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Semin Nephrol. 2007 May;27(3):321-37.

The many effects of complement C3- and C5-binding proteins in renal injury.

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1
Section of Nephrology, University of Chicago, Chicago, IL 60637, USA.

Abstract

The complement system is an important component of the innate immune system and a modulator of adaptive immunity. The entire complement system is focused on C3 and C5. Thus, there are proteins that activate C3 and C5, those that regulate this activation, and those that transduce the effects of C3 and C5 activation products; each can affect the kidney in renal injury. The normal kidney has the inherent capacity to protect itself from complement activation through cellular expression of decay-accelerating factor, membrane cofactor protein (in human beings), and Crry (in rodents). In addition, plasma factor H protects vascular spaces in the kidney. Although the main function of these proteins is to limit complement activation, there is now considerable evidence that they can transduce signals on engagement in immune cells. The G-protein-coupled 7-span transmembrane receptors for C3a and C5a, and the integral membrane complement receptors (CR) for C3b, iC3b, and C3dg, are expressed outside the kidney, particularly in cells of hematopoietic and immune lineage. These are important in renal injury through their infiltration of the kidney and/or by affecting kidney-directed immune responses. There is mounting evidence that intrinsic glomerular and tubular cell C3aR and C5aR expression and activation also can affect renal injury. CR1 on podocytes and the beta2 integrins CR3 and CR4 in kidney dendritic cells have functions that remain poorly defined. Cells of the kidney also have the capacity to produce and activate their own complement proteins. Thus, intrinsic renal cells express decay-accelerating factor, membrane cofactor protein, Crry, C3aR, C5aR, CR1, CR3, and CR4. These can be engaged by C3 and C5 activation products derived from systemic and local pools in renal injury. Given their capacity to provide signals that influence kidney cellular behavior, their activation can have substantial effects in renal injury. Defining these in a cell- and disease-specific fashion is an exciting challenge for future research.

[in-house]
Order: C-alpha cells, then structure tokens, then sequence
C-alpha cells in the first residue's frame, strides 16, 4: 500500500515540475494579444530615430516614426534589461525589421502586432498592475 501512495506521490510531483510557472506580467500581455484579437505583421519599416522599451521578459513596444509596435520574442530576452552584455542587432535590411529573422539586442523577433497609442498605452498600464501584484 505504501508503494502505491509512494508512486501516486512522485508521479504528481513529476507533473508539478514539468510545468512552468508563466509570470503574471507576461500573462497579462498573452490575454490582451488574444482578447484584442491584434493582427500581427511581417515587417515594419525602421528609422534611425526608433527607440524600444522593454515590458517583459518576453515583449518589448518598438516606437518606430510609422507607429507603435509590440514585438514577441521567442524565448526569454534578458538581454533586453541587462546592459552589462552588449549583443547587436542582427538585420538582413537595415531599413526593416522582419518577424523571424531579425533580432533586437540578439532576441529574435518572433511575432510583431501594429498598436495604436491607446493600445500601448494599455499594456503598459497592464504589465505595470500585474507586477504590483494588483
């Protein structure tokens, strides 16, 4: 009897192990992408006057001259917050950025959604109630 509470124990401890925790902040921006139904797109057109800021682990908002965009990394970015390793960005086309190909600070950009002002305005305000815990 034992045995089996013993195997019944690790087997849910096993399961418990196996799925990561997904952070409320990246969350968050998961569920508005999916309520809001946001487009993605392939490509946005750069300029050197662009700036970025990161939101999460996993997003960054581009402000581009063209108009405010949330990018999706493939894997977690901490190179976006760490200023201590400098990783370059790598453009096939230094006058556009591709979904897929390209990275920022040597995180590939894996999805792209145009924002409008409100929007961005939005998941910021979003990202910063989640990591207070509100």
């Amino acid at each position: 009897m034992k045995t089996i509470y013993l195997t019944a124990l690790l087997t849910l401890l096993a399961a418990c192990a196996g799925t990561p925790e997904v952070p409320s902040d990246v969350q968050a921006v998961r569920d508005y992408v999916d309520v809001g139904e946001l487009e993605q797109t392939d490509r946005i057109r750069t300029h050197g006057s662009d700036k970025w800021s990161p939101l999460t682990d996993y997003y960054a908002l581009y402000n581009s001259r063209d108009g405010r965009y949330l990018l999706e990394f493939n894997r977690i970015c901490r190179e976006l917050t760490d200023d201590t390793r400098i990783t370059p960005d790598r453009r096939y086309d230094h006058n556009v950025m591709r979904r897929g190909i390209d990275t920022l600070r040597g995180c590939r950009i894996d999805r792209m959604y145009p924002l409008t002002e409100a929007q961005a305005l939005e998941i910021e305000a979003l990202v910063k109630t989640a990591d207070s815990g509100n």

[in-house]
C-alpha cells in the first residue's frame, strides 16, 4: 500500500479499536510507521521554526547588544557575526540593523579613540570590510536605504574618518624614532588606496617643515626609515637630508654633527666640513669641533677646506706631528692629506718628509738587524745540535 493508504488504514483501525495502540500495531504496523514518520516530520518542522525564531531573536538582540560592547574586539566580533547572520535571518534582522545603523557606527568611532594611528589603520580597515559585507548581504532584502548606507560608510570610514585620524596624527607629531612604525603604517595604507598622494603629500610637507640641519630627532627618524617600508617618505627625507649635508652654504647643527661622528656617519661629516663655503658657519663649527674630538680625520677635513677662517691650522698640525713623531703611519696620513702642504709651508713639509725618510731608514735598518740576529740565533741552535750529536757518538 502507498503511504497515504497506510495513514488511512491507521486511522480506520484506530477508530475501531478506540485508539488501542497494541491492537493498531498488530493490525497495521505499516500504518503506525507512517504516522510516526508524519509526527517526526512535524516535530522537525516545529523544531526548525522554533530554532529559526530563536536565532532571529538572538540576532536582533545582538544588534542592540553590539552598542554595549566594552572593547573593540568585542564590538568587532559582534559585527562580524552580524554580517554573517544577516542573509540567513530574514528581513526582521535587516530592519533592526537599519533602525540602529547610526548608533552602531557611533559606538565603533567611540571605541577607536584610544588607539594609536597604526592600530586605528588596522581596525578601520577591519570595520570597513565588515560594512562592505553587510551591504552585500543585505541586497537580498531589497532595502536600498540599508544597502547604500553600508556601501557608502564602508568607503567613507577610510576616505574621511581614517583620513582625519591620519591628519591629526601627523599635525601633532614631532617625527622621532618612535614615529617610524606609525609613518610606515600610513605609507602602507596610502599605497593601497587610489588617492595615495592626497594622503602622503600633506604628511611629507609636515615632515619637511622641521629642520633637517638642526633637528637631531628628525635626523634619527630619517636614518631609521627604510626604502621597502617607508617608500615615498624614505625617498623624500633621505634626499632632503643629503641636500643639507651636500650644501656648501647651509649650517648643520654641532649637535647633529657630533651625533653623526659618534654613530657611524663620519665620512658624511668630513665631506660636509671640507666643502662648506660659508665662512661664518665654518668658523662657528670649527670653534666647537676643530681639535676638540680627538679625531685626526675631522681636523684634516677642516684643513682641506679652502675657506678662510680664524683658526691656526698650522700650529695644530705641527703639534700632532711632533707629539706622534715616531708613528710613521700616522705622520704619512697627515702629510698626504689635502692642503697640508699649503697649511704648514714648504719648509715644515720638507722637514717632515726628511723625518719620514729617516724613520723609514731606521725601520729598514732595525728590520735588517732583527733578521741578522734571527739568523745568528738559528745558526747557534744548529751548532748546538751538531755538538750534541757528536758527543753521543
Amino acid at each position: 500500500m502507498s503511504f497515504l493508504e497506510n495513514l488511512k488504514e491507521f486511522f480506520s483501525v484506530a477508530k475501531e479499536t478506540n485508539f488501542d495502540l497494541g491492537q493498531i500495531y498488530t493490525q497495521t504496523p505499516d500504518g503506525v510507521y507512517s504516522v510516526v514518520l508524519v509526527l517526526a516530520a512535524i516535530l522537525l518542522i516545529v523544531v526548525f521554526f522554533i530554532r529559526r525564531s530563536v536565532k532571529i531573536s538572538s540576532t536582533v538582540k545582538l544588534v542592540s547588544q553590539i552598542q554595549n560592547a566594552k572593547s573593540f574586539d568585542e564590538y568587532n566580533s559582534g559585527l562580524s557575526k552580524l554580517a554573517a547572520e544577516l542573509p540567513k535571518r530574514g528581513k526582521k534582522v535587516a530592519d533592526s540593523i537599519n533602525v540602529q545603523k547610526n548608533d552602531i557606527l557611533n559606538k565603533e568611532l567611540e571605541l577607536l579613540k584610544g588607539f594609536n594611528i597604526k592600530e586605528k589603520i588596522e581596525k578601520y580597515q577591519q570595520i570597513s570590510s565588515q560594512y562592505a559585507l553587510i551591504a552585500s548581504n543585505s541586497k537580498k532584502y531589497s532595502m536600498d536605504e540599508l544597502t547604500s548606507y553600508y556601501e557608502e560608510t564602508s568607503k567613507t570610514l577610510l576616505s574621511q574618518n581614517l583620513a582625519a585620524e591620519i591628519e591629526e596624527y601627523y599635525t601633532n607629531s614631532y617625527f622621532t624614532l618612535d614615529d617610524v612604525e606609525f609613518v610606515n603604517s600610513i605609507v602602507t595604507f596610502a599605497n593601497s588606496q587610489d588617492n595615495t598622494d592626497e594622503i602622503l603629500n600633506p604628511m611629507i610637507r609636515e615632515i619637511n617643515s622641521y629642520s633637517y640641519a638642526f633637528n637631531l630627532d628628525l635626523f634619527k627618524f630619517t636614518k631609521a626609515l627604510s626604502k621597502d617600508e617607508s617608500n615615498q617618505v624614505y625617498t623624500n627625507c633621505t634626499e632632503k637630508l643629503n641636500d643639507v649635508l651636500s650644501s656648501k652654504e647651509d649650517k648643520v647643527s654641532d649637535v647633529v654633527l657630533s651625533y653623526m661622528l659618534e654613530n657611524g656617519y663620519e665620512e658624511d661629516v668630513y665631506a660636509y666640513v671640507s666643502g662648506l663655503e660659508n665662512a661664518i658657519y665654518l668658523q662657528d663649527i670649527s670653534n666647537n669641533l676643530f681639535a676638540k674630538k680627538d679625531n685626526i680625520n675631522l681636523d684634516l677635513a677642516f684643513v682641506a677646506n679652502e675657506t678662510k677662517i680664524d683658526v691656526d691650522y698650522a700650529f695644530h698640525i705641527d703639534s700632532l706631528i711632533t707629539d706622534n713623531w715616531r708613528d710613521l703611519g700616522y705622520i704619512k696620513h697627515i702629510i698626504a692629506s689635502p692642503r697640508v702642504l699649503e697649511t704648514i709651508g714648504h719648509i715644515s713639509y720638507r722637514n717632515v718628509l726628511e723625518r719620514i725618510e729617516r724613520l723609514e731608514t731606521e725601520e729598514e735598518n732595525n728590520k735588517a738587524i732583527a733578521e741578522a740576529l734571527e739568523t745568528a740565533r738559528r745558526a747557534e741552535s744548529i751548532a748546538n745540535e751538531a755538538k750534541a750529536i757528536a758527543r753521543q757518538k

[Indexed for MEDLINE]

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